SPOKANE COUNTY, Wash. — A Washington State inmate killed his cellmate after learning the man was his sister’s rapist. Now he’s been sentenced to nearly 25 years for the additional crime, according to reports.
Shane Goldsby, 26, was convicted in the murder of Robert Munger, 70, which occurred last summer inside the Airway Heights Corrections Center when the men were cellmates. Goldsby was sentenced to another 25 years in prison last week for the homicidal beating that occurred in June 2020, according to KHQ-TV.
Munger was a convicted child sex offender who raped Goldsby’s sister. He was serving a 43-year prison sentence for his child sex crimes following the 2019 conviction.
Robert Munger, who was beaten to death by Shane Goldsby, was serving a 43-year sentence for child sex crimes. (Kelso Police Department)
Goldsby said he snapped after Munger began offering details about the rape, which later proved true, according to KHQ.
“I was in shock,” Goldsby said during the interview. “I was like, ‘What the f—‘… This stuff doesn’t happen. You’re talking the same institution, the same unit, the same pod in the same cell as this dude. That’s like hitting the jackpot in the casino seven times.”
Nevertheless, Goldsby said he did not welcome sharing a cell with Munger and requested a new cellmate from the Washington Department of Corrections, which has a policy preventing such prison living arrangements.
“I had so much stuff going on in my head,” he told the news outlet. “I wasn’t stable at that point. I wasn’t. I was getting to that point, because (Munger) kept wanting to give me details about what happened, what he did – about the photos and the videos of him doing this stuff. It was building up.”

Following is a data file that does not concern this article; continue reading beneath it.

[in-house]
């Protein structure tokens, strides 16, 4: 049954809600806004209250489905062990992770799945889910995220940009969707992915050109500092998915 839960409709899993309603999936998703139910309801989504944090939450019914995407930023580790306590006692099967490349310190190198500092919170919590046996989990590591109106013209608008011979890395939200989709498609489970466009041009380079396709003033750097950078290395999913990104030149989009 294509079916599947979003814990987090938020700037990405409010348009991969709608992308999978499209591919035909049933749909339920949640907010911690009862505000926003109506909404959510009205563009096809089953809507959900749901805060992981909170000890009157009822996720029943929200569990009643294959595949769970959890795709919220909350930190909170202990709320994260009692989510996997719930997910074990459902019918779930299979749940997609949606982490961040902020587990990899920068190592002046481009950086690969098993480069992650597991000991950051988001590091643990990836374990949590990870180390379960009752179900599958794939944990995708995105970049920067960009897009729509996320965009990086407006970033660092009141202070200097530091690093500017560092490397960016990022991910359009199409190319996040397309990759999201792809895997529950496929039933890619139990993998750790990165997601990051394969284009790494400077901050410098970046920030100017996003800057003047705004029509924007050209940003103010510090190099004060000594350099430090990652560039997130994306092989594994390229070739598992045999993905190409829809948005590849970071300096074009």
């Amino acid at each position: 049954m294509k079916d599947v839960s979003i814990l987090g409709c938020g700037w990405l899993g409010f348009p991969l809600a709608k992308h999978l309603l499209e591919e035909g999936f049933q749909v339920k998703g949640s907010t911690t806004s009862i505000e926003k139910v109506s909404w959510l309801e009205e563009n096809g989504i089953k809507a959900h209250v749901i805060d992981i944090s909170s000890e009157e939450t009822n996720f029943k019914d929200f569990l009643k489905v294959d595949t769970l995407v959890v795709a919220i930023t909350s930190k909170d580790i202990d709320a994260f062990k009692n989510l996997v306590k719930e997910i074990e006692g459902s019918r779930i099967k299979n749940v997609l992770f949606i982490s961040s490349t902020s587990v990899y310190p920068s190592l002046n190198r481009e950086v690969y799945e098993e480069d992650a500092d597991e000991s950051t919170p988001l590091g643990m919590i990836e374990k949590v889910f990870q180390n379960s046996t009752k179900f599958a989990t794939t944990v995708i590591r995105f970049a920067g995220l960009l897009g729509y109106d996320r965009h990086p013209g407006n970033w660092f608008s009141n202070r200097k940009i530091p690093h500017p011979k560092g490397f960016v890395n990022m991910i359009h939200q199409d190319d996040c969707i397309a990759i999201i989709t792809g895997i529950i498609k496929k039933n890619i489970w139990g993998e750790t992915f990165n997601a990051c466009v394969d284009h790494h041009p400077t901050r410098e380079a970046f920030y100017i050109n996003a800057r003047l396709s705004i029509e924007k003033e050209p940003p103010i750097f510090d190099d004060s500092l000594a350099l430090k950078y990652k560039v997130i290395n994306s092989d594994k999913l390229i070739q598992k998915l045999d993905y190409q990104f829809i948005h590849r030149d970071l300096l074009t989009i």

The DOC told KHQ that screeners had no knowledge about the two’s connection when they were housed together, following an internal investigation.
According to court documents, Goldsby attacked the child rapist in the prison’s communal area and smashed him in the face 14 times, then stomped on his head at least four times before walking away, New York Post reported.
Goldsby offered an apology to Munger’s family during sentencing last week, according to KHQ.
“I cannot imagine what it would be like to lose a loved one in this kind of way,” the statement read. “To his wife and his whole family I apologize. I am so sorry and I hope you are able to heal from what I caused.”
When the in-custody murder occurred, Goldsby had been serving time for an auto theft-pursuit in 2017 during which he stole a police cruiser and led law enforcement on a long chase before crashing into a state trooper, injuring him. The length of his original sentence was not provided.